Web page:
Bryan Kohberger

Idaho College Murders Suspect Initially Agreed to Speak With Detectives, Then Changed His Mind

The suspect in the brutal murders of four University of Idaho students two months ago initially waived his Miranda rights and spoke freely with investigators after his arrest but stopped talking and asked for an attorney when detectives asked him about the Idaho murders.

Jason LaBar, the chief public defender of Monroe County, Pennsylvania — where Bryan Kohberger was arrested on Friday — told Law&Crime that he spoke with investigators at a state police barracks for somewhere between five and 15 minutes until police asked him if he understood what was going on.

LaBar, who is representing Kohberger until he is extradited to Idaho, said the suspect told him he responded, “Yes, certainly I’m aware of what’s going on. I’m 10 miles away from this,” referring to his residence at Washington State University in Pullman, Washington, where he is a PhD candidate in justice and criminology. That’s when he invoked his right to counsel, LaBar said.

“He’s calm. He’s fully aware,” LaBar said of his temporary client. “It’s obvious he’s very intelligent… He already has a Master’s. It shouldn’t shock anyone that he’s intelligent.”

Kohberger, 28, has been charged with the murders of Ethan Chapin, Xana Kernodle, Madison Mogen, and Kaylee Goncalves, all students at the University of Idaho in Moscow. He’s also been charged with burglary for allegedly breaking into their off-campus rental home.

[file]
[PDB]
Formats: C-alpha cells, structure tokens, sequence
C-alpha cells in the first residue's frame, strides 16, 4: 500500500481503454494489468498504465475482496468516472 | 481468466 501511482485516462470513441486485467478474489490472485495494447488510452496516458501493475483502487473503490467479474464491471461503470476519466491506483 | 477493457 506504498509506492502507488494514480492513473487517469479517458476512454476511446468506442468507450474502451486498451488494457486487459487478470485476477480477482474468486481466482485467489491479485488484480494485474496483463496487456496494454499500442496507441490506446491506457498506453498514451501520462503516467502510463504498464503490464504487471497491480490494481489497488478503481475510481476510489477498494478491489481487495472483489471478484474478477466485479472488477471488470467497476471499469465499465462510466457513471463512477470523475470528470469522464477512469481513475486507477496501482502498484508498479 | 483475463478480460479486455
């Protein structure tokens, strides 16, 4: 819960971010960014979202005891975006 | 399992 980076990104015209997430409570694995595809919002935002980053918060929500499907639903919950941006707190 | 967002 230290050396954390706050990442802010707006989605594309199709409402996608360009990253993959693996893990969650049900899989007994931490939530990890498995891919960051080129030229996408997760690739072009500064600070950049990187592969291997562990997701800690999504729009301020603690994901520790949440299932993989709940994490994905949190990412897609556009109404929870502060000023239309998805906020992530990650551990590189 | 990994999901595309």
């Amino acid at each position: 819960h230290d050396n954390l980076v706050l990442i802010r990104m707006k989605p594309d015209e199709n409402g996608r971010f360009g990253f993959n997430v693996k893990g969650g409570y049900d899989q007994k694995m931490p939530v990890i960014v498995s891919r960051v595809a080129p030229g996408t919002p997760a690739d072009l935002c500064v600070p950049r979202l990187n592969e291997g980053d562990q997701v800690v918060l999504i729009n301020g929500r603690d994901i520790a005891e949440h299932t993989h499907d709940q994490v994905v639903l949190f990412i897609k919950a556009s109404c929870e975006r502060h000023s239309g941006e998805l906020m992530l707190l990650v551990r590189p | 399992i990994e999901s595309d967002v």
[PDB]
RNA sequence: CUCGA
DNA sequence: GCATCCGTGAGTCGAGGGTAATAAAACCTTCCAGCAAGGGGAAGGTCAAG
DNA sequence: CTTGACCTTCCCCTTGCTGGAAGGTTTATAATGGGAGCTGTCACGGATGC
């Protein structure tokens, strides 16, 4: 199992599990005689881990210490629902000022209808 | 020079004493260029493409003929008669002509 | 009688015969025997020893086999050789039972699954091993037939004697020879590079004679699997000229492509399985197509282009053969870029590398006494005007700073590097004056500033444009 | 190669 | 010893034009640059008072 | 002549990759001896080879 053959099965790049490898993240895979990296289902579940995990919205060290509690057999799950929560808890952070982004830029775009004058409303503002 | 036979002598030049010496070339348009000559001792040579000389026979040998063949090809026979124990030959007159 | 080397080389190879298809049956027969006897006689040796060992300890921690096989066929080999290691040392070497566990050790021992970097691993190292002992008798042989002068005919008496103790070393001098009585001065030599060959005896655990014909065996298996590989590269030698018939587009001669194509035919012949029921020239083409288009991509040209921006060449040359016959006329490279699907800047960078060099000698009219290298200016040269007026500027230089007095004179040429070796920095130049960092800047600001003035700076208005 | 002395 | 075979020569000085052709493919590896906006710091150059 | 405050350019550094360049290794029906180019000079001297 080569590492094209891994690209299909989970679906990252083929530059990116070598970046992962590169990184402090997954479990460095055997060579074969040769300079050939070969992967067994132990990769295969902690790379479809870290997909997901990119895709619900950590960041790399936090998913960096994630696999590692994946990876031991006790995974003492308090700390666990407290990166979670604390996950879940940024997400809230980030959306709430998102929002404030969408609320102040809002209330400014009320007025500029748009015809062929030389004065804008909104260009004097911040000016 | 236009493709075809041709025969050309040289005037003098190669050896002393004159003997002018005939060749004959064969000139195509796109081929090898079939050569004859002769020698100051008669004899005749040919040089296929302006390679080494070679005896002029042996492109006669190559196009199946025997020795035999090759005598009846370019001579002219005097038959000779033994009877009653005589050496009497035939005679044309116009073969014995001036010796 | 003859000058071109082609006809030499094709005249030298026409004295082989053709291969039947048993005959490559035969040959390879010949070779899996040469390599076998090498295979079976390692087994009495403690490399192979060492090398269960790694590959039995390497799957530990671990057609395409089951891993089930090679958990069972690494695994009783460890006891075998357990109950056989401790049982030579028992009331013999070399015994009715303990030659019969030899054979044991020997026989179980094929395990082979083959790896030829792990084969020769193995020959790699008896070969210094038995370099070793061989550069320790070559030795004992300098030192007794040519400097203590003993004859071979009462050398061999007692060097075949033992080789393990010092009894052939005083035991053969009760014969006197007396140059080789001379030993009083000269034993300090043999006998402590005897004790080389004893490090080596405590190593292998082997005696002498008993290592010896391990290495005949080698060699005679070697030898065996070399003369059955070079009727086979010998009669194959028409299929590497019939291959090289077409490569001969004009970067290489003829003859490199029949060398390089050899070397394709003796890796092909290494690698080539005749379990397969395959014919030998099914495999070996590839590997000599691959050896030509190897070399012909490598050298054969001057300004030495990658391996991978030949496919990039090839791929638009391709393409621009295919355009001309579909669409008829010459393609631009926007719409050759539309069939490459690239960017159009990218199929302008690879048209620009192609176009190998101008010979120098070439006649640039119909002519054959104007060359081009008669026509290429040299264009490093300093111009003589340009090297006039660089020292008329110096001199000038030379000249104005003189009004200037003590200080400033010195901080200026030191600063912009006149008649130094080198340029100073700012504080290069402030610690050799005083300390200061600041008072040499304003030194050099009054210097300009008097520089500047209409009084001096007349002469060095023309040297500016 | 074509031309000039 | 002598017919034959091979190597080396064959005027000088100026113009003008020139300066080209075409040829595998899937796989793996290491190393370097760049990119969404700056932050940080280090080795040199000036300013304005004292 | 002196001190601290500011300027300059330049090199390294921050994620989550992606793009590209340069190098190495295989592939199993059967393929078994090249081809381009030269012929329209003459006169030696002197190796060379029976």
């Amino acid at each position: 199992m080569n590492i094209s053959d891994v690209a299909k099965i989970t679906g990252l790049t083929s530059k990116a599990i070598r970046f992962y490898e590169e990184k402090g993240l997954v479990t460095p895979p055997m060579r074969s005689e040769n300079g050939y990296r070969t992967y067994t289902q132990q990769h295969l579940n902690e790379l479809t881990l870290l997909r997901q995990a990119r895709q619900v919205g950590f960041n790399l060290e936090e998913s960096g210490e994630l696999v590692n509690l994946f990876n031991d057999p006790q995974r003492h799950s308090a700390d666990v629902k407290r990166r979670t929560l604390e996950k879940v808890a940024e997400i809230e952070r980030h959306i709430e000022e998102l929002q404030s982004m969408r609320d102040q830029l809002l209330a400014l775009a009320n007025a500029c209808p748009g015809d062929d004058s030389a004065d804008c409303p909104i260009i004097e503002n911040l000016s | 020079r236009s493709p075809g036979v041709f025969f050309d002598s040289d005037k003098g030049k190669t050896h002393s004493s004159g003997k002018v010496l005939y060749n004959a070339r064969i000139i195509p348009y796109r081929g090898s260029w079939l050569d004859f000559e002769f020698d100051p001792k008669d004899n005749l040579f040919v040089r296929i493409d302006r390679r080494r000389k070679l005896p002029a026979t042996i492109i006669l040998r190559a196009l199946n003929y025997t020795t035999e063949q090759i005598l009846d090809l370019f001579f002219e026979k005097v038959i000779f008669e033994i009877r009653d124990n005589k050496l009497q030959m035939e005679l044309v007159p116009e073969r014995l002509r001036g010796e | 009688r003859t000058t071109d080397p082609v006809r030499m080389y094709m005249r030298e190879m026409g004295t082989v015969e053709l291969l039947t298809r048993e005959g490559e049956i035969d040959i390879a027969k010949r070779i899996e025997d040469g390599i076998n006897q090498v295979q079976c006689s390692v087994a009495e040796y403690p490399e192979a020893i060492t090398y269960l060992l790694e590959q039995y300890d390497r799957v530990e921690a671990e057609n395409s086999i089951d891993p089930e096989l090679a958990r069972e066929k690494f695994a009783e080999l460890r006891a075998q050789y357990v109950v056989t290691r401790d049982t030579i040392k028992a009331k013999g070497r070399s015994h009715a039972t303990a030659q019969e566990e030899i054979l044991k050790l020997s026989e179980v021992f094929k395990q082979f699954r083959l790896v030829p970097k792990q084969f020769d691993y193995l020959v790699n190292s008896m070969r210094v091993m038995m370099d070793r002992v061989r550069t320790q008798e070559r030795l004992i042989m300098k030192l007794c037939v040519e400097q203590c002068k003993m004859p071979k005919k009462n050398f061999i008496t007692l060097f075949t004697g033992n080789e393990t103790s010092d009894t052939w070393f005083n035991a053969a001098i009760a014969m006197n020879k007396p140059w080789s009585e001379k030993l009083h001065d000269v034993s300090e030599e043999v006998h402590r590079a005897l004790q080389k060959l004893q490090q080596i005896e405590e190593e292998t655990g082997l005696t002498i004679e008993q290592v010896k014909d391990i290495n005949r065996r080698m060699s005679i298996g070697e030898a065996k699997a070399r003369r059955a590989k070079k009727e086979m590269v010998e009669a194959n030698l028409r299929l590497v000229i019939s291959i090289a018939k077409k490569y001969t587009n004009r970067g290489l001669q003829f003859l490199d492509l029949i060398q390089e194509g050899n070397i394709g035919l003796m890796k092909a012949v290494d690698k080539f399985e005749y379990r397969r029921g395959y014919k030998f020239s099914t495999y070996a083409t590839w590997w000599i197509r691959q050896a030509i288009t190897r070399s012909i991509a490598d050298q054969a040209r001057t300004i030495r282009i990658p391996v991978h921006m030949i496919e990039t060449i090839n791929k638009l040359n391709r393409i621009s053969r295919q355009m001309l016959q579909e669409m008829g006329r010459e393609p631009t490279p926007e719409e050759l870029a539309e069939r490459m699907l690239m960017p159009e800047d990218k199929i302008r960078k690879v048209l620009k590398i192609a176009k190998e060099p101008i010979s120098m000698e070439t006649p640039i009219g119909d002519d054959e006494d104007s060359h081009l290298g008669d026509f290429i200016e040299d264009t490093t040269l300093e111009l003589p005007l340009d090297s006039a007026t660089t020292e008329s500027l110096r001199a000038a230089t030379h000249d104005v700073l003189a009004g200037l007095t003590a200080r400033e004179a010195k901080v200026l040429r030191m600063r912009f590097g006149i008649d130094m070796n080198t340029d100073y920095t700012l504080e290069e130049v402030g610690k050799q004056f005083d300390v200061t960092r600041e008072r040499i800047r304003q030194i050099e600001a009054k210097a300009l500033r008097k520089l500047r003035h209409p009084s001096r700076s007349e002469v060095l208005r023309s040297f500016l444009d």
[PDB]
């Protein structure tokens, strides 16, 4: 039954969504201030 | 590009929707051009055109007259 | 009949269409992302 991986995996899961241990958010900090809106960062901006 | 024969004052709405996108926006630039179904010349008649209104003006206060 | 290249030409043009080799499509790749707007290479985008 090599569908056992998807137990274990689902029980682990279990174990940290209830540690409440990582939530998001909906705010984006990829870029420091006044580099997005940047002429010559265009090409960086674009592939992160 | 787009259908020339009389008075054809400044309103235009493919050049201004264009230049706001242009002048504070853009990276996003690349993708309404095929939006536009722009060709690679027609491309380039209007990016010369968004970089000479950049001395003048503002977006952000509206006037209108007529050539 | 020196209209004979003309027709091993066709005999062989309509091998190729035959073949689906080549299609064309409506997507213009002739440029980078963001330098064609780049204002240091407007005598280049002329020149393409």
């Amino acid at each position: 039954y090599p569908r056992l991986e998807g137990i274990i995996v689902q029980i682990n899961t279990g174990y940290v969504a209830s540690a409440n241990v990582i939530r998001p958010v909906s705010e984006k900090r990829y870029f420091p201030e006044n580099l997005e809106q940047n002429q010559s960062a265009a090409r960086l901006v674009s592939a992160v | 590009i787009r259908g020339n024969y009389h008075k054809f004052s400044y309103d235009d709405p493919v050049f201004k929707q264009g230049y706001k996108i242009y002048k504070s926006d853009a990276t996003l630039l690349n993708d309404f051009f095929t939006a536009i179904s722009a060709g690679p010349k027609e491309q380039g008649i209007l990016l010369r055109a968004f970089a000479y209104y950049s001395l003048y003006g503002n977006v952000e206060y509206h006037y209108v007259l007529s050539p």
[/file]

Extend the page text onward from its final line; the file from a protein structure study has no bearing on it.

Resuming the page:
Kohberger remained at school attending class after the murders but left in mid-December after his father flew out to drive back to Pennsylvania with him. They traveled in Kohberger’s white Hyundai Elantra — a model of car Moscow police said they were looking for after one was spotted on surveillance tape near the murder scene at the time of murders.

The Kohbergers — who left Washington between December 13 and 17, LaBar said — were pulled over by police twice in Indiana, as CrimeOnline previously reported, once for speeding and once for following too closely. Police have indicated they were tracking Kohberger during the cross-country drive, although details of that tracking have not been revealed. Investigators also said they surveilled the Kohberger home for four days before they moved in on December 30 to make an arrest.

LaBar said that Kohberger intends to waive extradition at a hearing in Monroe County on Tuesday, meaning he will be back in Idaho sooner rather than later. Once he makes an initial appearance in an Idaho court, the affidavit used to secure probable cause for his arrest can be unsealed, under Idaho law, and the details of the investigation and the arrest will be become public.

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[Featured image: Bryan Kohberger/Monroe County Correctional Facility]